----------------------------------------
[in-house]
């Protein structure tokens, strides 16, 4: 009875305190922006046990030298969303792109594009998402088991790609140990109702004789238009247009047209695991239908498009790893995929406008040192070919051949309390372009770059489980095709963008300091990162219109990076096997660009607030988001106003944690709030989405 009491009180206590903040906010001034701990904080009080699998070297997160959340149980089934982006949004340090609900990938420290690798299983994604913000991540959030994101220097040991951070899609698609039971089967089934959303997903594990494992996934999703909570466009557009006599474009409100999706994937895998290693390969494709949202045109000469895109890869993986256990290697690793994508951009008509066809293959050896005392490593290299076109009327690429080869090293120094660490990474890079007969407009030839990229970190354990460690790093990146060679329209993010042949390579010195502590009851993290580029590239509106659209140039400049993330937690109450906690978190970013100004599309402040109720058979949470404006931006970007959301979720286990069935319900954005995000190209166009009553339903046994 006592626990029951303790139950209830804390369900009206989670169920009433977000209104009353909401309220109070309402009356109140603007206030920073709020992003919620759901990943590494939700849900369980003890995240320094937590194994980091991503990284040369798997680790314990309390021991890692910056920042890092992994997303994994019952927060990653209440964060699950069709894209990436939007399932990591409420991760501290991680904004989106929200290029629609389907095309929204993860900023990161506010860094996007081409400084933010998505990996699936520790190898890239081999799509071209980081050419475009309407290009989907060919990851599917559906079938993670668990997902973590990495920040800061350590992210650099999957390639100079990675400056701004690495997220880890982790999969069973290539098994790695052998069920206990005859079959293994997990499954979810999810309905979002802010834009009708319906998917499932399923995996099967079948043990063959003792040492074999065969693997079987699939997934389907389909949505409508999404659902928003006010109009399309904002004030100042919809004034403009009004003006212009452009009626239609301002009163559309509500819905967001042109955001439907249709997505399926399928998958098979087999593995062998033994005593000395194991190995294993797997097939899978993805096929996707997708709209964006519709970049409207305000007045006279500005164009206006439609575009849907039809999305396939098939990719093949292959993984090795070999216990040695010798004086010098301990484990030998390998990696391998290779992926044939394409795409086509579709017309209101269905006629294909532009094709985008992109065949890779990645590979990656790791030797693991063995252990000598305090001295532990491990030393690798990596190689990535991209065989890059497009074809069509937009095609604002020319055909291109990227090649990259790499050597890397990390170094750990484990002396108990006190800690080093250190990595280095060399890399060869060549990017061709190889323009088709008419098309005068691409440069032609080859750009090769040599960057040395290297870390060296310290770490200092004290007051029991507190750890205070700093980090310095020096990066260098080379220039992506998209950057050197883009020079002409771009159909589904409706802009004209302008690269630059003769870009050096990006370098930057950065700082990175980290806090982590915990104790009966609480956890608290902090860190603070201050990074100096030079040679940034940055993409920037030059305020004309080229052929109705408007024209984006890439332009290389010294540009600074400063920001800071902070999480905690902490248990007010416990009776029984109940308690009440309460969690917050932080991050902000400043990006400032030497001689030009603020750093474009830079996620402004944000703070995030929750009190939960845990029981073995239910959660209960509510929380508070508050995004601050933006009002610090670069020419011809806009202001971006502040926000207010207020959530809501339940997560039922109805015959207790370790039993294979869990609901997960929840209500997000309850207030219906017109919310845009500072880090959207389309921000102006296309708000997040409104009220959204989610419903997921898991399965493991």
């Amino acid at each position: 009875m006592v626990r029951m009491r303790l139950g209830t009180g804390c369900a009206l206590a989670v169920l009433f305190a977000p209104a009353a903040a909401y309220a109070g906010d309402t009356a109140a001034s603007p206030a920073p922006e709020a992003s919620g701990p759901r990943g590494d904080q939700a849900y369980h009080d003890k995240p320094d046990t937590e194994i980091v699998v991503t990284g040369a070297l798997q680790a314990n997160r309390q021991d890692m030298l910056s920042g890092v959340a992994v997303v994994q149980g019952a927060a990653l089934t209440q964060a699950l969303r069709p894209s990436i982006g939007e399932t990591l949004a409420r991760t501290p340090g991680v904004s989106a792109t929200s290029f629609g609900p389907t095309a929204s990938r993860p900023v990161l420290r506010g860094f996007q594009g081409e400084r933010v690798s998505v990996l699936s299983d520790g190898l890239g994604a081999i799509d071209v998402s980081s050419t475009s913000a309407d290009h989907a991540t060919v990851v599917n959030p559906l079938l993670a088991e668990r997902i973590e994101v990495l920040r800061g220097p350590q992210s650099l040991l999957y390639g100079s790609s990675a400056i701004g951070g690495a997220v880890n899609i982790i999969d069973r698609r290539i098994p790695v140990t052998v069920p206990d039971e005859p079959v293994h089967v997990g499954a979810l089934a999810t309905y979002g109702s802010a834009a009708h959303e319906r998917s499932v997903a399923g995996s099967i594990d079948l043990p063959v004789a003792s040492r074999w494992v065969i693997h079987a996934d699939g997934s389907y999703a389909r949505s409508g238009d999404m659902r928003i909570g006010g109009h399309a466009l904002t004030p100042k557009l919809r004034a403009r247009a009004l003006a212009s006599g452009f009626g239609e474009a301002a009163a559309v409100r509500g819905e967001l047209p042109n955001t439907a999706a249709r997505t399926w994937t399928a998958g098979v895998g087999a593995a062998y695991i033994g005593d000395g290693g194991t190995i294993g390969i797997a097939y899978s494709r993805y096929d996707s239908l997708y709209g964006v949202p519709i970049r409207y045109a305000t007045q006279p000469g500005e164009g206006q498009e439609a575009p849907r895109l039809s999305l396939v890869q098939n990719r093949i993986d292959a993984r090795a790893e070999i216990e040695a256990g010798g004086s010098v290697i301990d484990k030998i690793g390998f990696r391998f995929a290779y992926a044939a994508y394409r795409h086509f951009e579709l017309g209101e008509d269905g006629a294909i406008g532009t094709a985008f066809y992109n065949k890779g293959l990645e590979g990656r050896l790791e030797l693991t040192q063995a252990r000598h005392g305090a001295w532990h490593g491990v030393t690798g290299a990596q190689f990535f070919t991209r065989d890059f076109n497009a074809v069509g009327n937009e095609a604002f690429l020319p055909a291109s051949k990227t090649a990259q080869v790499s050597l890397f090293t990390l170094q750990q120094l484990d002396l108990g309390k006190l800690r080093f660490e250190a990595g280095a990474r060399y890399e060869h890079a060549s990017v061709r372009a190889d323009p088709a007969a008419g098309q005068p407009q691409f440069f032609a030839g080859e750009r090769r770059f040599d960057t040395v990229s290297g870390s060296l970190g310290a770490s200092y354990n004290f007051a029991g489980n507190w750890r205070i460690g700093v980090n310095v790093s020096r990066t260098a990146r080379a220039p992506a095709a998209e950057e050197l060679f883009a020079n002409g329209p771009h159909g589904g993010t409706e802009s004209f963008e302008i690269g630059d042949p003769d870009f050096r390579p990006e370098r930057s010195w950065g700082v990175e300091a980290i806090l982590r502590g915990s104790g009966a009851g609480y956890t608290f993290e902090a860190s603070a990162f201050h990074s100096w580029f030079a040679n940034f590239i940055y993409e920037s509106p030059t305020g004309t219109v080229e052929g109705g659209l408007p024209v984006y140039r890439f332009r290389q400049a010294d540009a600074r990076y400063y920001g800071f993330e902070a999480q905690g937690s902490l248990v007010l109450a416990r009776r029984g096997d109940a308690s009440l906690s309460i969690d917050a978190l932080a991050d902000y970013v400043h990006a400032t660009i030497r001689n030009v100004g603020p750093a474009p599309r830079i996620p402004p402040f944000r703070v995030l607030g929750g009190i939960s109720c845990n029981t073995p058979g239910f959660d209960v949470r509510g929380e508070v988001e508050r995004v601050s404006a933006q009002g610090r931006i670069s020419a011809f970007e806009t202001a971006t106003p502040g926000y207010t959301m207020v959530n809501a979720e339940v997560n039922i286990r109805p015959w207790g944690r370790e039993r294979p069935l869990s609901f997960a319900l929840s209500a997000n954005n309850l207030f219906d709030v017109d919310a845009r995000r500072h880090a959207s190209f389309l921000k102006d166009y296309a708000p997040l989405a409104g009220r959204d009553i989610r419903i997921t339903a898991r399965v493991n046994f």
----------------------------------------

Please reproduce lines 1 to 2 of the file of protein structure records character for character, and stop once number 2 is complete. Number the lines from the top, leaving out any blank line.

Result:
[in-house]
């Protein structure tokens, strides 16, 4: 009875305190922006046990030298969303792109594009998402088991790609140990109702004789238009247009047209695991239908498009790893995929406008040192070919051949309390372009770059489980095709963008300091990162219109990076096997660009607030988001106003944690709030989405 009491009180206590903040906010001034701990904080009080699998070297997160959340149980089934982006949004340090609900990938420290690798299983994604913000991540959030994101220097040991951070899609698609039971089967089934959303997903594990494992996934999703909570466009557009006599474009409100999706994937895998290693390969494709949202045109000469895109890869993986256990290697690793994508951009008509066809293959050896005392490593290299076109009327690429080869090293120094660490990474890079007969407009030839990229970190354990460690790093990146060679329209993010042949390579010195502590009851993290580029590239509106659209140039400049993330937690109450906690978190970013100004599309402040109720058979949470404006931006970007959301979720286990069935319900954005995000190209166009009553339903046994 006592626990029951303790139950209830804390369900009206989670169920009433977000209104009353909401309220109070309402009356109140603007206030920073709020992003919620759901990943590494939700849900369980003890995240320094937590194994980091991503990284040369798997680790314990309390021991890692910056920042890092992994997303994994019952927060990653209440964060699950069709894209990436939007399932990591409420991760501290991680904004989106929200290029629609389907095309929204993860900023990161506010860094996007081409400084933010998505990996699936520790190898890239081999799509071209980081050419475009309407290009989907060919990851599917559906079938993670668990997902973590990495920040800061350590992210650099999957390639100079990675400056701004690495997220880890982790999969069973290539098994790695052998069920206990005859079959293994997990499954979810999810309905979002802010834009009708319906998917499932399923995996099967079948043990063959003792040492074999065969693997079987699939997934389907389909949505409508999404659902928003006010109009399309904002004030100042919809004034403009009004003006212009452009009626239609301002009163559309509500819905967001042109955001439907249709997505399926399928998958098979087999593995062998033994005593000395194991190995294993797997097939899978993805096929996707997708709209964006519709970049409207305000007045006279500005164009206006439609575009849907039809999305396939098939990719093949292959993984090795070999216990040695010798004086010098301990484990030998390998990696391998290779992926044939394409795409086509579709017309209101269905006629294909532009094709985008992109065949890779990645590979990656790791030797693991063995252990000598305090001295532990491990030393690798990596190689990535991209065989890059497009074809069509937009095609604002020319055909291109990227090649990259790499050597890397990390170094750990484990002396108990006190800690080093250190990595280095060399890399060869060549990017061709190889323009088709008419098309005068691409440069032609080859750009090769040599960057040395290297870390060296310290770490200092004290007051029991507190750890205070700093980090310095020096990066260098080379220039992506998209950057050197883009020079002409771009159909589904409706802009004209302008690269630059003769870009050096990006370098930057950065700082990175980290806090982590915990104790009966609480956890608290902090860190603070201050990074100096030079040679940034940055993409920037030059305020004309080229052929109705408007024209984006890439332009290389010294540009600074400063920001800071902070999480905690902490248990007010416990009776029984109940308690009440309460969690917050932080991050902000400043990006400032030497001689030009603020750093474009830079996620402004944000703070995030929750009190939960845990029981073995239910959660209960509510929380508070508050995004601050933006009002610090670069020419011809806009202001971006502040926000207010207020959530809501339940997560039922109805015959207790370790039993294979869990609901997960929840209500997000309850207030219906017109919310845009500072880090959207389309921000102006296309708000997040409104009220959204989610419903997921898991399965493991």